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Cranor Joins New ACM Technology Policy Council

Byron SpiceFriday, September 20, 2019

SCS professor Lorrie Cranor has joined 11 other distinguished computer scientists on the ACM's newly formed Technology Policy Council.

Lorrie Cranor, the FORE Systems Professor of Computer Science and Engineering and Public Policy, has joined 11 other distinguished computer scientists on the Technology Policy Council, newly formed by the Association for Computing Machinery (ACM).

The ACM, the world's largest association of computing professionals, created the council to coordinate the agenda for its policy activities around the globe. It also will serve as the ACM's contact point for its interaction with government organizations, the computing community and the public in matters of public policy related to information technology and computing.

In addition to Cranor, the council includes Vint Cerf, vice president of Google; and former SCS faculty member Latanya Sweeney, now at Harvard University.

Cranor is the director and Bosch Distinguished Professor in Security and Privacy Technologies at the CyLab Security and Privacy Institute. She also directs the CyLab Usable Privacy and Security Laboratory and co-directs the privacy engineering master's program. In 2016, she served as the chief technologist of the Federal Trade Commission.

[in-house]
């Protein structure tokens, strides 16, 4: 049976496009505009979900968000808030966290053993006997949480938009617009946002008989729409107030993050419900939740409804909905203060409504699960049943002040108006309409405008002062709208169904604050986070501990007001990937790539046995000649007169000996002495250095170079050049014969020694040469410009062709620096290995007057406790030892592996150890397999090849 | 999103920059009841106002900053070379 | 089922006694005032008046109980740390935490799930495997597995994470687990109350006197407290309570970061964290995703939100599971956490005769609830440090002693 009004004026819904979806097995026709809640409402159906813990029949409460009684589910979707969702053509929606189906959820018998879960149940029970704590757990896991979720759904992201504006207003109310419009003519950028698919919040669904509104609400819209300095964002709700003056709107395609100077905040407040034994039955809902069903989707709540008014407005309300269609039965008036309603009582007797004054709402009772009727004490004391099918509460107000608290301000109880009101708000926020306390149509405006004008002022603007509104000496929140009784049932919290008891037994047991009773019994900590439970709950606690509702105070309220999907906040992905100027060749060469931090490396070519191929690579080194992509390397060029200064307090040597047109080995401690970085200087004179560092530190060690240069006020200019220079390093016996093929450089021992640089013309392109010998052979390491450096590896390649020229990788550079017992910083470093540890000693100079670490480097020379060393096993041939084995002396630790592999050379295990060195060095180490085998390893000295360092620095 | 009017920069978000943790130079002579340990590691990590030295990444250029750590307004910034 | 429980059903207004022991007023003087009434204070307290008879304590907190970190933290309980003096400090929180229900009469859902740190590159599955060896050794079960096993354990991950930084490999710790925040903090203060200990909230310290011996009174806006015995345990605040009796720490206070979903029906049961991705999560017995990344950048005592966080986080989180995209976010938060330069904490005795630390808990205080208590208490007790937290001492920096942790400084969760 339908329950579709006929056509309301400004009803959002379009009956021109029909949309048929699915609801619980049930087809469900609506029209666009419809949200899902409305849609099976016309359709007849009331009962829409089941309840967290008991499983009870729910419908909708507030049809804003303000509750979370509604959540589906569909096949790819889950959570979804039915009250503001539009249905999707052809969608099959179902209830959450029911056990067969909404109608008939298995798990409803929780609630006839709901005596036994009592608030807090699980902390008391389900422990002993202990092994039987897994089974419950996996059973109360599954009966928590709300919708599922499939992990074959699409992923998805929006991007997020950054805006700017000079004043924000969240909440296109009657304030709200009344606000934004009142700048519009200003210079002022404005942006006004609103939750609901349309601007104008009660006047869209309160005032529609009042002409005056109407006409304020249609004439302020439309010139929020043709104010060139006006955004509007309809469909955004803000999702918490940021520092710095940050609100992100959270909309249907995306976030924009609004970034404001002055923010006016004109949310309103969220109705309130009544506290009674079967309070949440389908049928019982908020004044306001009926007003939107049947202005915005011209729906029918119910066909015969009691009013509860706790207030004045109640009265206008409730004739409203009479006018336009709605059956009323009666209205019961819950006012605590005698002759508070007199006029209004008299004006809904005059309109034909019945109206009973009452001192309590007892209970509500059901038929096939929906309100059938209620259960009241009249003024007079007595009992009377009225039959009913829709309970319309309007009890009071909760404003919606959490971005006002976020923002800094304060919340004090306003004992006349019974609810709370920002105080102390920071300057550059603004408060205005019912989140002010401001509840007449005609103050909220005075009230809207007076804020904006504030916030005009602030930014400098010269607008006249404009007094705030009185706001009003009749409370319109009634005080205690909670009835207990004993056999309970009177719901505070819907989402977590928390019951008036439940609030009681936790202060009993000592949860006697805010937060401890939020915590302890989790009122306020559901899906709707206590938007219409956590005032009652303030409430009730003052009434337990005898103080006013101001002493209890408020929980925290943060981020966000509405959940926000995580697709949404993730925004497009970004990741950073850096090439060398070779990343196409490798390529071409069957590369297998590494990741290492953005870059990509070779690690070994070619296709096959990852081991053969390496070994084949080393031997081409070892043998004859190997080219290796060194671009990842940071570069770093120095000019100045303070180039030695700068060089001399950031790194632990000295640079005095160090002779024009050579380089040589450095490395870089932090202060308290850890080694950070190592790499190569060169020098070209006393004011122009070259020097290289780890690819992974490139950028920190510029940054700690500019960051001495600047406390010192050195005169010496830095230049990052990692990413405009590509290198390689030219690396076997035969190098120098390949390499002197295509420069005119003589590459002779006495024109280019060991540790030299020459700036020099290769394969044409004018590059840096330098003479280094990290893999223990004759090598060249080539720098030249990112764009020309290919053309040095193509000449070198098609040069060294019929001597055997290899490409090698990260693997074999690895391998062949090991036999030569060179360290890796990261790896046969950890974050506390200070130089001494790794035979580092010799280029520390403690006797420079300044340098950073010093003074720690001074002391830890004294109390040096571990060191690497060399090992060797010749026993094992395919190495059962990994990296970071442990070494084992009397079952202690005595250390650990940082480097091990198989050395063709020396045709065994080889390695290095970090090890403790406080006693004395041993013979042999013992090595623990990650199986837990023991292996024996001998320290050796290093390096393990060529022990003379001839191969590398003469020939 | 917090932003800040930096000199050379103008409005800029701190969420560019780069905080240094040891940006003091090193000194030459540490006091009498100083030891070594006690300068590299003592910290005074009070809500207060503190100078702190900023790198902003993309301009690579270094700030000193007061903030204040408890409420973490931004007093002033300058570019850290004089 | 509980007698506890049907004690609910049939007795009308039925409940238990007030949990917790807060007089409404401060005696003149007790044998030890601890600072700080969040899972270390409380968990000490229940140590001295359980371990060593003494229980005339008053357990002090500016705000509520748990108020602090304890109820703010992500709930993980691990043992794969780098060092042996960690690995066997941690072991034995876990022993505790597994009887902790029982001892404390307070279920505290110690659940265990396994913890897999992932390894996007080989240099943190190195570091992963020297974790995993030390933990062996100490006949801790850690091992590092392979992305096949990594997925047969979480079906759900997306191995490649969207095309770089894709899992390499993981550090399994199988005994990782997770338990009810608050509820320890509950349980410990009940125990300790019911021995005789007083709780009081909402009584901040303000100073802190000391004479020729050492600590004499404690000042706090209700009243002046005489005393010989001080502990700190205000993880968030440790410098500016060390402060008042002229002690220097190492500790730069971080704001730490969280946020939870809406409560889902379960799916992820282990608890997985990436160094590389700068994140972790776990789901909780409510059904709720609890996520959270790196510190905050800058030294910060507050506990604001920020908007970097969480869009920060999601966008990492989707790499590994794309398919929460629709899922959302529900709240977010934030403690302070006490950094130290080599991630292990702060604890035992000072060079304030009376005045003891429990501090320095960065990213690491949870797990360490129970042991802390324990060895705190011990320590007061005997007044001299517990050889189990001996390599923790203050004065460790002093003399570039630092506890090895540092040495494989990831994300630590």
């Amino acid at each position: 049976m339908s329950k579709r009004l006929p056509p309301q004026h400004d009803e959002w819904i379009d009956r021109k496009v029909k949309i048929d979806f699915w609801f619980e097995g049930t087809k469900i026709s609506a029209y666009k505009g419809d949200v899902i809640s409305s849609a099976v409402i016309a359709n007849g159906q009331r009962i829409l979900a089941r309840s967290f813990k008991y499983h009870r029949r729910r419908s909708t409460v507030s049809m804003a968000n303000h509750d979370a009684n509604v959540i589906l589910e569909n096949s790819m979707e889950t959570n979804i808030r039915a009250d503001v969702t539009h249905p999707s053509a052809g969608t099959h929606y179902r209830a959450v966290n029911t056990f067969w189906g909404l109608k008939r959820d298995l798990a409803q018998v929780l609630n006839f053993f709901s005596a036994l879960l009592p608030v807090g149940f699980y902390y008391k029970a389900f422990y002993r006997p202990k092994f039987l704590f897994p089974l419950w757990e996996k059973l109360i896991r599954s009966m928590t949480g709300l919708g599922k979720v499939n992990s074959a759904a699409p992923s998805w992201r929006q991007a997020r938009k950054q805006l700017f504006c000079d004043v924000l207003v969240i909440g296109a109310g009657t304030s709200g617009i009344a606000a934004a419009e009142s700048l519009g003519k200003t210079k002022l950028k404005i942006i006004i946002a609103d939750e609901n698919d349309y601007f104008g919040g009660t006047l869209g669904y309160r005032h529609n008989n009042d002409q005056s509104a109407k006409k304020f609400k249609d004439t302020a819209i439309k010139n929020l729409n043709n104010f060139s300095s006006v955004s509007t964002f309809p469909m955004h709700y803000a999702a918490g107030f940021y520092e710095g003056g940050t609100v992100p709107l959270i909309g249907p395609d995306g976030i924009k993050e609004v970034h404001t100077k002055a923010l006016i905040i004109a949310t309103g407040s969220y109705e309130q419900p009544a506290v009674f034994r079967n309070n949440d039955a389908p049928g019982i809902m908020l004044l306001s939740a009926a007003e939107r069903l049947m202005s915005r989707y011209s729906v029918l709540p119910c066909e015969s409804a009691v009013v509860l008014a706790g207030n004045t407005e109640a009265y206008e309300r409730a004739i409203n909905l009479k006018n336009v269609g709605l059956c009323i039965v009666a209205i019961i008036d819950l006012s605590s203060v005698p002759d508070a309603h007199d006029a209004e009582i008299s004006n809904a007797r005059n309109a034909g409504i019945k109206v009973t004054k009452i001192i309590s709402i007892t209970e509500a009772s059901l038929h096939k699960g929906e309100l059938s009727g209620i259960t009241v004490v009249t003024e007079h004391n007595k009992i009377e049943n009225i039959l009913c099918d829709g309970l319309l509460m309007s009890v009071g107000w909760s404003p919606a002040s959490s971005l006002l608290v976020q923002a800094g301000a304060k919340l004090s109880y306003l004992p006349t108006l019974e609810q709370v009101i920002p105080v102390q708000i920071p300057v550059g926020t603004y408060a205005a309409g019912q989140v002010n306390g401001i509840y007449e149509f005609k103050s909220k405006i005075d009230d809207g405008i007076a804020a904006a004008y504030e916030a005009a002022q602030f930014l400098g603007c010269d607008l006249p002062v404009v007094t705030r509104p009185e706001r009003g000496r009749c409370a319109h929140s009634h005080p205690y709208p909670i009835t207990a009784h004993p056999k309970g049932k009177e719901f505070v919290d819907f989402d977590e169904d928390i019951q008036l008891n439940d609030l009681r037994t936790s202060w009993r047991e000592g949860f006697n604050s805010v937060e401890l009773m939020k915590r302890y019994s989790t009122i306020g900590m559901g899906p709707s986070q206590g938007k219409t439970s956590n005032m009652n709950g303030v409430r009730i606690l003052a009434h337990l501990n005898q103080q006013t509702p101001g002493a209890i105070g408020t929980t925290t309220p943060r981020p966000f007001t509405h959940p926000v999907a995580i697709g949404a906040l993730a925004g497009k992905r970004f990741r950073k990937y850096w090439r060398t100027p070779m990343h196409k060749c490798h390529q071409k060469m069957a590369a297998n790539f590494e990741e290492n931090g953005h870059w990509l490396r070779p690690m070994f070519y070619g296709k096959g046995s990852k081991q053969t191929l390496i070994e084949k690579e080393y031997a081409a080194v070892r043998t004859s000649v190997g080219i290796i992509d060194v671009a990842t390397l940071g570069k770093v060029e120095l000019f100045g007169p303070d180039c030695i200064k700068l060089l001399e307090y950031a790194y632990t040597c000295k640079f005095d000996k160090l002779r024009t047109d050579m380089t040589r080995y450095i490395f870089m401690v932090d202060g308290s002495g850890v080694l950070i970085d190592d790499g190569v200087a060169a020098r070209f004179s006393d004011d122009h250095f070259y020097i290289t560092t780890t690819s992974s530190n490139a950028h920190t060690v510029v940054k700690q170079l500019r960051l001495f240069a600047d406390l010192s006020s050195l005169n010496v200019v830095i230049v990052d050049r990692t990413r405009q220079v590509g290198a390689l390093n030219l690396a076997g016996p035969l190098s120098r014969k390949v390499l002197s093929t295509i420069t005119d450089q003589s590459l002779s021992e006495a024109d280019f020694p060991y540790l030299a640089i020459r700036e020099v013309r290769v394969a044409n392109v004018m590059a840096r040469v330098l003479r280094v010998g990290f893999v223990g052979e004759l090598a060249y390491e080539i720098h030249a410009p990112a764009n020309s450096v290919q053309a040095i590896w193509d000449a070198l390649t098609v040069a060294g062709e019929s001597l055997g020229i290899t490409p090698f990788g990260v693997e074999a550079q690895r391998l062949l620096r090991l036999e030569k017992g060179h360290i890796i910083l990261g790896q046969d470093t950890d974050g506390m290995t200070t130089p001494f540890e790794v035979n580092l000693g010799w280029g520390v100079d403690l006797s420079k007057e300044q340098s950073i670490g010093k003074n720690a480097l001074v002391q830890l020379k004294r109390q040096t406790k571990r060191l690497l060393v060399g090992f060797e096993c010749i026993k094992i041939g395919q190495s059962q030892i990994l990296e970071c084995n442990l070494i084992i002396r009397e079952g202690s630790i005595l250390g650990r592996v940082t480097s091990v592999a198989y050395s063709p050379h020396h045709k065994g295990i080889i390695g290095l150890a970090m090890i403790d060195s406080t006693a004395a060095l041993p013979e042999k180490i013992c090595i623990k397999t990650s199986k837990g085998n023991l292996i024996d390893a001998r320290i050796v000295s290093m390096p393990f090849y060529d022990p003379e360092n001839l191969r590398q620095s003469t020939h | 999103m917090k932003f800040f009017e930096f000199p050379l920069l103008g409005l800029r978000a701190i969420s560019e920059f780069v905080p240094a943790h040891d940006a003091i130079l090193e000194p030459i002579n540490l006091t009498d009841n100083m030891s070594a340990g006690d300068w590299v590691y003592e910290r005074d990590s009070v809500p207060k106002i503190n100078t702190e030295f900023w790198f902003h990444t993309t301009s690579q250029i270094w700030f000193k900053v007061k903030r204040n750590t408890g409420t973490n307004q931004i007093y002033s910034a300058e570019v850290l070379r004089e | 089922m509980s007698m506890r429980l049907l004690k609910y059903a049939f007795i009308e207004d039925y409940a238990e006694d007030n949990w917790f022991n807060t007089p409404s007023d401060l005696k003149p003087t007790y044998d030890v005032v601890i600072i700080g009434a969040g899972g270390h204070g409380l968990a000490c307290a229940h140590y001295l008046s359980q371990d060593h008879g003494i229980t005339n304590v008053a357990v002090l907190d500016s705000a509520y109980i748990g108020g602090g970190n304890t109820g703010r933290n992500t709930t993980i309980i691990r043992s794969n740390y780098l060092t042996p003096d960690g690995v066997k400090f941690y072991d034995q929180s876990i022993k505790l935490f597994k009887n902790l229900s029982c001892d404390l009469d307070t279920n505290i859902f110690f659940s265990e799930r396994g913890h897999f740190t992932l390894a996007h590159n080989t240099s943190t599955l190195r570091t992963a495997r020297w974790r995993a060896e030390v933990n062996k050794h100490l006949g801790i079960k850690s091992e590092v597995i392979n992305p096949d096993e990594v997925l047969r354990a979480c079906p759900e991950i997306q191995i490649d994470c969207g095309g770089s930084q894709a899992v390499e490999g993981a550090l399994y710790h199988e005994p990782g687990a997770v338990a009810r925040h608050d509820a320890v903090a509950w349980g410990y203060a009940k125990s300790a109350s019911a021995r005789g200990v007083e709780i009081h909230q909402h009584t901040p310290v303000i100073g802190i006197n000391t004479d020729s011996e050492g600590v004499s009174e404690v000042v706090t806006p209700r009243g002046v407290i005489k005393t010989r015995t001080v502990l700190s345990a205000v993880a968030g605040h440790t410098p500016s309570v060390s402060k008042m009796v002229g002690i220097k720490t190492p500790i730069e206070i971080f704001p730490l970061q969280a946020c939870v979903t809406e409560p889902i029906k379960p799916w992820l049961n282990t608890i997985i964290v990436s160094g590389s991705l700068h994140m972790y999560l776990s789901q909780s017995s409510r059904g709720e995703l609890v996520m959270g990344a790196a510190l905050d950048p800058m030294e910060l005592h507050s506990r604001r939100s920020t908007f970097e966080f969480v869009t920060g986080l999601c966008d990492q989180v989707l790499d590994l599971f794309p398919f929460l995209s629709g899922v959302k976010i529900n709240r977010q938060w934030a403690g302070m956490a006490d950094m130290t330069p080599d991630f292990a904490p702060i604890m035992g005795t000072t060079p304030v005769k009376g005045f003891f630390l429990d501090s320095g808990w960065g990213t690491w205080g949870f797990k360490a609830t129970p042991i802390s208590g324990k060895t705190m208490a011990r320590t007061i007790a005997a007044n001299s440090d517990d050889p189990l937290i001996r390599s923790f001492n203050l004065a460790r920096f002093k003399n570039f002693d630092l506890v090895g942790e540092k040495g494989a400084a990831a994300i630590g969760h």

"The digital revolution is an international phenomenon, and the leading tech companies, whose services are used by billions every day, have facilities and customers in countries all over the world," said ACM President Cherri Pancake. "So the pressing issues we hear about in the media ― such as online privacy, data breaches, algorithmic bias and the future of the internet ― go beyond national borders. ACM's new Technology Policy Council will provide a space in which computing professionals come together to offer global perspectives on global challenges."

One of the Technology Policy Council's first initiatives will be to publish a bimonthly series of short technical bulletins that summarize emerging technologies and research, and present nonpartisan perspectives on their policy implications. The ACM Tech Briefs series is intended to inform policy decision makers, the media and the general public.

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